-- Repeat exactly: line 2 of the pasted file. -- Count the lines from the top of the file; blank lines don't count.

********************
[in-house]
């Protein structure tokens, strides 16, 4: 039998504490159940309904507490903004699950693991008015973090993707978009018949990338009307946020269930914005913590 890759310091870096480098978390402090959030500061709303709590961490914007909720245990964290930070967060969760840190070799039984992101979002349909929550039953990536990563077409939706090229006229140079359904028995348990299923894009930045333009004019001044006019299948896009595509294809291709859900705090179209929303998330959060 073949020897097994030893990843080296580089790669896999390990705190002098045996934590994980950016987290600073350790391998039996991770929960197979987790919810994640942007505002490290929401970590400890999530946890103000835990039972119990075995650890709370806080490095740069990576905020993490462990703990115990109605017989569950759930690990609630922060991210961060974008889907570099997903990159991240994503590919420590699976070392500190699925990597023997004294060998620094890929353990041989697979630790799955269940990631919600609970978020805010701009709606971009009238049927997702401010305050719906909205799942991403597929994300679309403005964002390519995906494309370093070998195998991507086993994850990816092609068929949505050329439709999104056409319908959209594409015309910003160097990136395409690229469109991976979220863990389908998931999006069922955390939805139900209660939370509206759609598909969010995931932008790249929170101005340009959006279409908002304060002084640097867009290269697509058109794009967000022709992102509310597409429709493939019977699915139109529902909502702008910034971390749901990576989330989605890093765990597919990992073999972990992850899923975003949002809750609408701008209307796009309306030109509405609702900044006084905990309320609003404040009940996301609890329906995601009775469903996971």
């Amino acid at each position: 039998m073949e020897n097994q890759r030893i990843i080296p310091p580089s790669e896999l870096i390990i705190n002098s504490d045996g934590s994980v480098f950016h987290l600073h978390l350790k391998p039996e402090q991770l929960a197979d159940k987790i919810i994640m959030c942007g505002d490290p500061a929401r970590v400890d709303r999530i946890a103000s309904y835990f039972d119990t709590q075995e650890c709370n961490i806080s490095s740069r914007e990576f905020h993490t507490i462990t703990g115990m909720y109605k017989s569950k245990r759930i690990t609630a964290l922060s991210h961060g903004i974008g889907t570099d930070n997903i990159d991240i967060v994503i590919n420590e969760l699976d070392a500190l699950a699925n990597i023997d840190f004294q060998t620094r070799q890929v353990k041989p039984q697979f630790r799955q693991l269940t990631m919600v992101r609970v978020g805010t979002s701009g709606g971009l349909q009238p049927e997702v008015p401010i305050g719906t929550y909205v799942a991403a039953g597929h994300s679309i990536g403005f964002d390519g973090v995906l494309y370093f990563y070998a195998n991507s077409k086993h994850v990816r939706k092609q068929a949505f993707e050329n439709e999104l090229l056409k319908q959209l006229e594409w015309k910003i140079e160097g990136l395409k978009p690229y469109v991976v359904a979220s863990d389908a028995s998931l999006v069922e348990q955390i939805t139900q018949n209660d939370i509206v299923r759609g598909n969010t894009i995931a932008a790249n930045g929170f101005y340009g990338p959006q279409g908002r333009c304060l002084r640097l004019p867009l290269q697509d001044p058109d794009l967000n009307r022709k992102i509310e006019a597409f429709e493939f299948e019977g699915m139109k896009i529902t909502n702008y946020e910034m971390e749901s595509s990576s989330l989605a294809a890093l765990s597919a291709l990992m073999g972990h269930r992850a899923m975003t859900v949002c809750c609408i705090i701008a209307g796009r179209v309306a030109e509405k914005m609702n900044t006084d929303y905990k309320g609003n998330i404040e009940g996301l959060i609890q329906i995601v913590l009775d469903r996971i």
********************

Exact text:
């Protein structure tokens, strides 16, 4: 039998504490159940309904507490903004699950693991008015973090993707978009018949990338009307946020269930914005913590 890759310091870096480098978390402090959030500061709303709590961490914007909720245990964290930070967060969760840190070799039984992101979002349909929550039953990536990563077409939706090229006229140079359904028995348990299923894009930045333009004019001044006019299948896009595509294809291709859900705090179209929303998330959060 073949020897097994030893990843080296580089790669896999390990705190002098045996934590994980950016987290600073350790391998039996991770929960197979987790919810994640942007505002490290929401970590400890999530946890103000835990039972119990075995650890709370806080490095740069990576905020993490462990703990115990109605017989569950759930690990609630922060991210961060974008889907570099997903990159991240994503590919420590699976070392500190699925990597023997004294060998620094890929353990041989697979630790799955269940990631919600609970978020805010701009709606971009009238049927997702401010305050719906909205799942991403597929994300679309403005964002390519995906494309370093070998195998991507086993994850990816092609068929949505050329439709999104056409319908959209594409015309910003160097990136395409690229469109991976979220863990389908998931999006069922955390939805139900209660939370509206759609598909969010995931932008790249929170101005340009959006279409908002304060002084640097867009290269697509058109794009967000022709992102509310597409429709493939019977699915139109529902909502702008910034971390749901990576989330989605890093765990597919990992073999972990992850899923975003949002809750609408701008209307796009309306030109509405609702900044006084905990309320609003404040009940996301609890329906995601009775469903996971």